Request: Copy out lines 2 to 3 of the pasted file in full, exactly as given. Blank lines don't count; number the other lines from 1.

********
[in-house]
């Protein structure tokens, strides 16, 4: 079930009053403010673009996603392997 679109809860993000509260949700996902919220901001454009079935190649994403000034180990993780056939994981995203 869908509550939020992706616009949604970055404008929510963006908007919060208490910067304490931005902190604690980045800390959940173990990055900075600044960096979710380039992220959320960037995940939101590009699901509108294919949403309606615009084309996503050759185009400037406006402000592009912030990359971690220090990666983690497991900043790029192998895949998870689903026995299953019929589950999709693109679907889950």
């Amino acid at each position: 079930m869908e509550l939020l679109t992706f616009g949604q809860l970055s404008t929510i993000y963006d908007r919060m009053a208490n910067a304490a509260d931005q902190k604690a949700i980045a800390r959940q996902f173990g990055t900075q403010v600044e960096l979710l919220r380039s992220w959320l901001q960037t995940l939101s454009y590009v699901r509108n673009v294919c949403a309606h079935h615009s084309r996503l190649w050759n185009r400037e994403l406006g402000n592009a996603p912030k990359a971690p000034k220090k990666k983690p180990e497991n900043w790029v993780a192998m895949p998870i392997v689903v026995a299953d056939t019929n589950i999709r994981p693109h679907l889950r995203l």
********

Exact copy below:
């Protein structure tokens, strides 16, 4: 079930009053403010673009996603392997 679109809860993000509260949700996902919220901001454009079935190649994403000034180990993780056939994981995203 869908509550939020992706616009949604970055404008929510963006908007919060208490910067304490931005902190604690980045800390959940173990990055900075600044960096979710380039992220959320960037995940939101590009699901509108294919949403309606615009084309996503050759185009400037406006402000592009912030990359971690220090990666983690497991900043790029192998895949998870689903026995299953019929589950999709693109679907889950």
């Amino acid at each position: 079930m869908e509550l939020l679109t992706f616009g949604q809860l970055s404008t929510i993000y963006d908007r919060m009053a208490n910067a304490a509260d931005q902190k604690a949700i980045a800390r959940q996902f173990g990055t900075q403010v600044e960096l979710l919220r380039s992220w959320l901001q960037t995940l939101s454009y590009v699901r509108n673009v294919c949403a309606h079935h615009s084309r996503l190649w050759n185009r400037e994403l406006g402000n592009a996603p912030k990359a971690p000034k220090k990666k983690p180990e497991n900043w790029v993780a192998m895949p998870i392997v689903v026995a299953d056939t019929n589950i999709r994981p693109h679907l889950r995203l």